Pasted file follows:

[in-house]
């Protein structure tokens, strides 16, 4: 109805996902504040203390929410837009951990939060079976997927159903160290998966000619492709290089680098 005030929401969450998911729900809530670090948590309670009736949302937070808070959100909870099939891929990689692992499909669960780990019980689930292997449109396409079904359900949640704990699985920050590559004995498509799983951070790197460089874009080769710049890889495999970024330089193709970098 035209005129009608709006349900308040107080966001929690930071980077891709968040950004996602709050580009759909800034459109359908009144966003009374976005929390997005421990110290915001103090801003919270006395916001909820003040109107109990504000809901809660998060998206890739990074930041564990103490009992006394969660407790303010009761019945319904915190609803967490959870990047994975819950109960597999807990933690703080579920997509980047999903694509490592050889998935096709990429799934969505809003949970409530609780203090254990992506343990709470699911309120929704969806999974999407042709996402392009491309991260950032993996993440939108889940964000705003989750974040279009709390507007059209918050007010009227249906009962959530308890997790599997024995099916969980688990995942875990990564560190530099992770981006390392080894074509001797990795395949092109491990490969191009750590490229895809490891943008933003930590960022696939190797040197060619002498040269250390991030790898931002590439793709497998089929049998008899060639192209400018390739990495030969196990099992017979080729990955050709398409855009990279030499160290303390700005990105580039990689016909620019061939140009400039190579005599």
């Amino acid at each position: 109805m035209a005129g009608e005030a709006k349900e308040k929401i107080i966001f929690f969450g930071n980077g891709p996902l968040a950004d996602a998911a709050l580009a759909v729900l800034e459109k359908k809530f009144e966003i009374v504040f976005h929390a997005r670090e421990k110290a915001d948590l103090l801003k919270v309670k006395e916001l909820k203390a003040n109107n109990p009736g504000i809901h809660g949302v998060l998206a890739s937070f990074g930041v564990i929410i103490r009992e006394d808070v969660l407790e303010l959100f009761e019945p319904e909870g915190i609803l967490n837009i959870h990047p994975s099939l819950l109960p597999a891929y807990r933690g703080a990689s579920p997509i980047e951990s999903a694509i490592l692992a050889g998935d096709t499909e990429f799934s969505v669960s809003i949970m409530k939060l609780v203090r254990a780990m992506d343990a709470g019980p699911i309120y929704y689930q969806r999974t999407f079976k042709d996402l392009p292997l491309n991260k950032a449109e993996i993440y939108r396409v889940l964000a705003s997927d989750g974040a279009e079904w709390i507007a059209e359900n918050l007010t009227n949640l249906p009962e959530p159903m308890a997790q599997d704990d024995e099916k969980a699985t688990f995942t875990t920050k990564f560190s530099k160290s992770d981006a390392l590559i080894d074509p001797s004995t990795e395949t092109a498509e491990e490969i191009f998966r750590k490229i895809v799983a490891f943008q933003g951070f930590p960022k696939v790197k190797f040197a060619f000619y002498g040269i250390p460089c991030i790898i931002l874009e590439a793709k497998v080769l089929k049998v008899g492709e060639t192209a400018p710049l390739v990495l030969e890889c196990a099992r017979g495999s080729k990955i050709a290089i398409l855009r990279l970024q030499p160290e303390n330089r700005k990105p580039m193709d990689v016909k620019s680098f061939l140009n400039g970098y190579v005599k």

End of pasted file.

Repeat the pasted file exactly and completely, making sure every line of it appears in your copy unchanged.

[in-house]
């Protein structure tokens, strides 16, 4: 109805996902504040203390929410837009951990939060079976997927159903160290998966000619492709290089680098 005030929401969450998911729900809530670090948590309670009736949302937070808070959100909870099939891929990689692992499909669960780990019980689930292997449109396409079904359900949640704990699985920050590559004995498509799983951070790197460089874009080769710049890889495999970024330089193709970098 035209005129009608709006349900308040107080966001929690930071980077891709968040950004996602709050580009759909800034459109359908009144966003009374976005929390997005421990110290915001103090801003919270006395916001909820003040109107109990504000809901809660998060998206890739990074930041564990103490009992006394969660407790303010009761019945319904915190609803967490959870990047994975819950109960597999807990933690703080579920997509980047999903694509490592050889998935096709990429799934969505809003949970409530609780203090254990992506343990709470699911309120929704969806999974999407042709996402392009491309991260950032993996993440939108889940964000705003989750974040279009709390507007059209918050007010009227249906009962959530308890997790599997024995099916969980688990995942875990990564560190530099992770981006390392080894074509001797990795395949092109491990490969191009750590490229895809490891943008933003930590960022696939190797040197060619002498040269250390991030790898931002590439793709497998089929049998008899060639192209400018390739990495030969196990099992017979080729990955050709398409855009990279030499160290303390700005990105580039990689016909620019061939140009400039190579005599």
């Amino acid at each position: 109805m035209a005129g009608e005030a709006k349900e308040k929401i107080i966001f929690f969450g930071n980077g891709p996902l968040a950004d996602a998911a709050l580009a759909v729900l800034e459109k359908k809530f009144e966003i009374v504040f976005h929390a997005r670090e421990k110290a915001d948590l103090l801003k919270v309670k006395e916001l909820k203390a003040n109107n109990p009736g504000i809901h809660g949302v998060l998206a890739s937070f990074g930041v564990i929410i103490r009992e006394d808070v969660l407790e303010l959100f009761e019945p319904e909870g915190i609803l967490n837009i959870h990047p994975s099939l819950l109960p597999a891929y807990r933690g703080a990689s579920p997509i980047e951990s999903a694509i490592l692992a050889g998935d096709t499909e990429f799934s969505v669960s809003i949970m409530k939060l609780v203090r254990a780990m992506d343990a709470g019980p699911i309120y929704y689930q969806r999974t999407f079976k042709d996402l392009p292997l491309n991260k950032a449109e993996i993440y939108r396409v889940l964000a705003s997927d989750g974040a279009e079904w709390i507007a059209e359900n918050l007010t009227n949640l249906p009962e959530p159903m308890a997790q599997d704990d024995e099916k969980a699985t688990f995942t875990t920050k990564f560190s530099k160290s992770d981006a390392l590559i080894d074509p001797s004995t990795e395949t092109a498509e491990e490969i191009f998966r750590k490229i895809v799983a490891f943008q933003g951070f930590p960022k696939v790197k190797f040197a060619f000619y002498g040269i250390p460089c991030i790898i931002l874009e590439a793709k497998v080769l089929k049998v008899g492709e060639t192209a400018p710049l390739v990495l030969e890889c196990a099992r017979g495999s080729k990955i050709a290089i398409l855009r990279l970024q030499p160290e303390n330089r700005k990105p580039m193709d990689v016909k620019s680098f061939l140009n400039g970098y190579v005599k």